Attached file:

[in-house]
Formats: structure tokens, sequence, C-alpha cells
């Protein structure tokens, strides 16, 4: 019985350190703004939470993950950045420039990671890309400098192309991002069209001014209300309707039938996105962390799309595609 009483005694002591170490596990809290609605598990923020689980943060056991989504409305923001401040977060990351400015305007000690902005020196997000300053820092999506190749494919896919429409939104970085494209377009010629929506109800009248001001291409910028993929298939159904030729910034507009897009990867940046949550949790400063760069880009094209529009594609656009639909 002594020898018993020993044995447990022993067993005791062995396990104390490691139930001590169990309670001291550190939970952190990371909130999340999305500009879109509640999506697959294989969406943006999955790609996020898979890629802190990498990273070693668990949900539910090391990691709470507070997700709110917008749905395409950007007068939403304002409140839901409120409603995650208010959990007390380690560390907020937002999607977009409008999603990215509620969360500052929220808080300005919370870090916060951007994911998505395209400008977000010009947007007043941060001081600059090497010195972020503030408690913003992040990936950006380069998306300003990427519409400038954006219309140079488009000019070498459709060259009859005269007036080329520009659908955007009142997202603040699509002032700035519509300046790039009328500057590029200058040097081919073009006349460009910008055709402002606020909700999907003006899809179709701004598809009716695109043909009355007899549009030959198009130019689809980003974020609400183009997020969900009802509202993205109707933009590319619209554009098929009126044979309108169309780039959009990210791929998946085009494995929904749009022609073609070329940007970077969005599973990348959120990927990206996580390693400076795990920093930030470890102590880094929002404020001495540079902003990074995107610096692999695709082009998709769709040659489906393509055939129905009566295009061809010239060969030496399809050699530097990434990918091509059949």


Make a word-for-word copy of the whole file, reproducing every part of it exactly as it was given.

[in-house]
Formats: structure tokens, sequence, C-alpha cells
């Protein structure tokens, strides 16, 4: 019985350190703004939470993950950045420039990671890309400098192309991002069209001014209300309707039938996105962390799309595609 009483005694002591170490596990809290609605598990923020689980943060056991989504409305923001401040977060990351400015305007000690902005020196997000300053820092999506190749494919896919429409939104970085494209377009010629929506109800009248001001291409910028993929298939159904030729910034507009897009990867940046949550949790400063760069880009094209529009594609656009639909 002594020898018993020993044995447990022993067993005791062995396990104390490691139930001590169990309670001291550190939970952190990371909130999340999305500009879109509640999506697959294989969406943006999955790609996020898979890629802190990498990273070693668990949900539910090391990691709470507070997700709110917008749905395409950007007068939403304002409140839901409120409603995650208010959990007390380690560390907020937002999607977009409008999603990215509620969360500052929220808080300005919370870090916060951007994911998505395209400008977000010009947007007043941060001081600059090497010195972020503030408690913003992040990936950006380069998306300003990427519409400038954006219309140079488009000019070498459709060259009859005269007036080329520009659908955007009142997202603040699509002032700035519509300046790039009328500057590029200058040097081919073009006349460009910008055709402002606020909700999907003006899809179709701004598809009716695109043909009355007899549009030959198009130019689809980003974020609400183009997020969900009802509202993205109707933009590319619209554009098929009126044979309108169309780039959009990210791929998946085009494995929904749009022609073609070329940007970077969005599973990348959120990927990206996580390693400076795990920093930030470890102590880094929002404020001495540079902003990074995107610096692999695709082009998709769709040659489906393509055939129905009566295009061809010239060969030496399809050699530097990434990918091509059949």